September 10, 2020
As if we all didn’t have enough on our plate right now, I am seeing growing concern that Social Security is now more likely to go broke sooner. Therefore, a lot of people are thinking it makes sense to start collecting their benefits ASAP if they are at least 62 rather than delay claiming to be able to collect a bigger benefit.
I think that delaying is still the far smarter move.
Let’s take this step by step.
For starters, Social Security is not going broke. That phrase implies that there will be no money to pay benefits to retirees. And nothing could be further from the truth. The worst case scenario—I repeat, the worst case—is that, if Congress does nothing, benefits would be cut by 25%. So if you are entitled to $1000, you would be paid $750.
I hear you, a 25% cut would be hard. But that is the worst case. Perspective my friends. There are plenty of ways Congress can step in and “fix” the cash flow shortfall. If you want to do something, why are you not calling, writing and emailing your Congressional representative and Senators to let them know you think reducing Social Security benefits is an insanely bad idea?
I happen to think that Congress will eventually fix the cash flow shortfall. There are many possible changes that would help. For example, one of the fixes is to make sure that the very wealthy pay their share into Social Security.
Right now, income inequality is a big reason there is a shortfall. Did you know that Social Security taxes are only collected on a set amount of your annual earnings? This year, the threshold is $137,700. So, if you earn less than that, you pay Social Security tax on 100% of your earnings. If you earn more…well, Social Security does not collect a penny on earnings beyond that annual threshold. This means the wealthy pay tax on a smaller portion of their earnings. If Congress raised the limit on how much of earnings can be taxed, it would go a long way to fixing the program’s current shortfall.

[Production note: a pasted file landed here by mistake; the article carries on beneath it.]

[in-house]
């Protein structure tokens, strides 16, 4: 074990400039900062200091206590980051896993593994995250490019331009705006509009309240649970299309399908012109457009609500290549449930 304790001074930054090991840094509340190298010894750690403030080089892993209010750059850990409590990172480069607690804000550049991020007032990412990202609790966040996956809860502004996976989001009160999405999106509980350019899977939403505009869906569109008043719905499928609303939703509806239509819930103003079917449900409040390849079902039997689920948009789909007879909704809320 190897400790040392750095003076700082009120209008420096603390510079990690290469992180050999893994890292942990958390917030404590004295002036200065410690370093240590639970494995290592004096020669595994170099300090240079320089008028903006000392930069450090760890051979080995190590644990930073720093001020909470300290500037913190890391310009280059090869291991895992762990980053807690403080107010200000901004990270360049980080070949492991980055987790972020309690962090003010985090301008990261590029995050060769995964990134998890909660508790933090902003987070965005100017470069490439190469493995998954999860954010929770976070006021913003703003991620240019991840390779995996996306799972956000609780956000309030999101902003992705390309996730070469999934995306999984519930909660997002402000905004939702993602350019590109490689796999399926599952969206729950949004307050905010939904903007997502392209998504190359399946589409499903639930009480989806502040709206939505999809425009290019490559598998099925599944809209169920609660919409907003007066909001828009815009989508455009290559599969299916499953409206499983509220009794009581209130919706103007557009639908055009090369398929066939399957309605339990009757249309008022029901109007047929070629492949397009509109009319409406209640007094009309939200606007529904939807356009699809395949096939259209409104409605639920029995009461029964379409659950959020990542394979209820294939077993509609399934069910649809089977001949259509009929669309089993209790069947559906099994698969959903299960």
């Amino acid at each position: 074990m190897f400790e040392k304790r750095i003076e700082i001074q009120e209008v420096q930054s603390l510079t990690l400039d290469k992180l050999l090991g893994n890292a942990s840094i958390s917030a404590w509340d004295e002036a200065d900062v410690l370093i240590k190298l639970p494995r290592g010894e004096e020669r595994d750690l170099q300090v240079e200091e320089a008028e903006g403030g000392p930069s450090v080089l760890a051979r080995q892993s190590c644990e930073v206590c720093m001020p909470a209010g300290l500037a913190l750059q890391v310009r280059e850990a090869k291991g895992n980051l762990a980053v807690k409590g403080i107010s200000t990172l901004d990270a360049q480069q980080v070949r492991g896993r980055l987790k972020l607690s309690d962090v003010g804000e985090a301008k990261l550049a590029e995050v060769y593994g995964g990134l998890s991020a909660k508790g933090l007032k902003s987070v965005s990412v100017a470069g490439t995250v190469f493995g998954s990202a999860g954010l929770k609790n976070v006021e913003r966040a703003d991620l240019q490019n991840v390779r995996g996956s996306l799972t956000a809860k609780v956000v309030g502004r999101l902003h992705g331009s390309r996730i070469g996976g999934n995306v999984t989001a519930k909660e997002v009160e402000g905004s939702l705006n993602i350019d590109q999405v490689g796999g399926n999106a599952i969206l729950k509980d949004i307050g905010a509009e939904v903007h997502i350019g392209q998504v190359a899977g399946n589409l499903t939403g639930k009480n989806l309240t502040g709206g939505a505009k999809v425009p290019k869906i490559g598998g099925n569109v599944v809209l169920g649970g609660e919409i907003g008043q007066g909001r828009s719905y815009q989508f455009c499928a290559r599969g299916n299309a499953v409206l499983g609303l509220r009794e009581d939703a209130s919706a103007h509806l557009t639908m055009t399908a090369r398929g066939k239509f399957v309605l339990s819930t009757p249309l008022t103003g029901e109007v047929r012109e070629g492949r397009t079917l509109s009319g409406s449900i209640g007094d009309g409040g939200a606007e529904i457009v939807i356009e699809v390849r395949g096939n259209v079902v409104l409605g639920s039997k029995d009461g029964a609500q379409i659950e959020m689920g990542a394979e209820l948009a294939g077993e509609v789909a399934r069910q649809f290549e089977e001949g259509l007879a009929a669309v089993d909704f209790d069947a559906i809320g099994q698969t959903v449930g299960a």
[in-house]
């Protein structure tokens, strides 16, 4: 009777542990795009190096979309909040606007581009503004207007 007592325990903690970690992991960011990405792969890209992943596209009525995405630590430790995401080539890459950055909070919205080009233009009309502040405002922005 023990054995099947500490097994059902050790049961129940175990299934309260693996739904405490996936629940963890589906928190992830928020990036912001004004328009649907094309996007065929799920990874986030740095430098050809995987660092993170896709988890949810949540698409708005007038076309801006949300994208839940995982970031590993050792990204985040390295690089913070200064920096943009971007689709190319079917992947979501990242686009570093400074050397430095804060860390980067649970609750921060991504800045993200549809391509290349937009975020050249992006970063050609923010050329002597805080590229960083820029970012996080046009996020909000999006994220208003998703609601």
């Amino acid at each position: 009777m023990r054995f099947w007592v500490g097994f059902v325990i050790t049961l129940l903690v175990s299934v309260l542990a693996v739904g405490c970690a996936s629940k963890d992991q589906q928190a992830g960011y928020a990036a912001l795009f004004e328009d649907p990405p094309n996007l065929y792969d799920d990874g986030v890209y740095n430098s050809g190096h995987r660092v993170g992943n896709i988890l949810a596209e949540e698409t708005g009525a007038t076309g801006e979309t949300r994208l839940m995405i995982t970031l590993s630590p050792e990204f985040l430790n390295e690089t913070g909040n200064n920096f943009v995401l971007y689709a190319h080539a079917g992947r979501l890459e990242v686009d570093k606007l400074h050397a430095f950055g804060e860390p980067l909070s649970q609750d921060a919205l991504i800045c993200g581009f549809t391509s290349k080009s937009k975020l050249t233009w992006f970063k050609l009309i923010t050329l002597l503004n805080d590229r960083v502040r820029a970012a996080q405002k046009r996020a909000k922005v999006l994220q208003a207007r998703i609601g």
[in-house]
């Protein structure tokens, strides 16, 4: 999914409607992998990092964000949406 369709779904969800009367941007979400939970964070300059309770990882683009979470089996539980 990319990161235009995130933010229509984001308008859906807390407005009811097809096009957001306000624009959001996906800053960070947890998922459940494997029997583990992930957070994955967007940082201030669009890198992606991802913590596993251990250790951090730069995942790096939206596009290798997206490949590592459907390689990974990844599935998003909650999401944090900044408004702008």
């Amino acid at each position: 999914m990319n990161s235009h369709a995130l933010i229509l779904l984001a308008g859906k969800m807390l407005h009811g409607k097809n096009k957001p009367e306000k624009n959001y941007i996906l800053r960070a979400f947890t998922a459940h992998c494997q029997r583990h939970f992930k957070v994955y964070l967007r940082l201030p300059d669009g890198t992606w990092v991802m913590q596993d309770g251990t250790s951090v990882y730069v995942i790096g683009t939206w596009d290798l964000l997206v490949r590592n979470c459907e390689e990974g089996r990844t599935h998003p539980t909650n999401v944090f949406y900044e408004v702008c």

Which brings me to another important point: Will certain aspects of Social Security change? Yes, that’s likely. But not overnight. And the people who are least likely to be impacted are seniors. Back in 1983, the full retirement age (when you are entitled to claim 100% of your Social Security benefit) was raised from 65 to 67. But it wasn’t imposed on people in their 60s. Or even people in their 50s. It was and still is being slowly phased in. You want to know who saw their FRA jump from 65 to 67? People who were no older than 23 in 1983. And that wasn’t punishing younger people. It reflected the fact that we’re all living longer. The point is, changes are likely to be phased in and shared across all workers.
Now let’s focus on the value of delaying collecting your Social Security benefit. The benefit you can receive if you wait until you are 70 to start collecting will be 76% higher than the benefit that you get if you claim at age 62. That is a tremendous return. A recent analysis by a very wonky retirement expert ran the numbers to see if delaying would still work if there were some cuts. Emphasis on if. His conclusion: waiting is still a valuable retirement strategy.
I know things are very stressful right now. All I am asking is that before you make a decision based on rumor or fear, you slow down and look for the facts. I think planning to wait as long as possible to begin receiving your Social Security benefit is still a smart strategy. And just a reminder for my married friends: what’s important is for the spouse with the highest benefit to delay. It is less important for the other spouse to wait until age 70.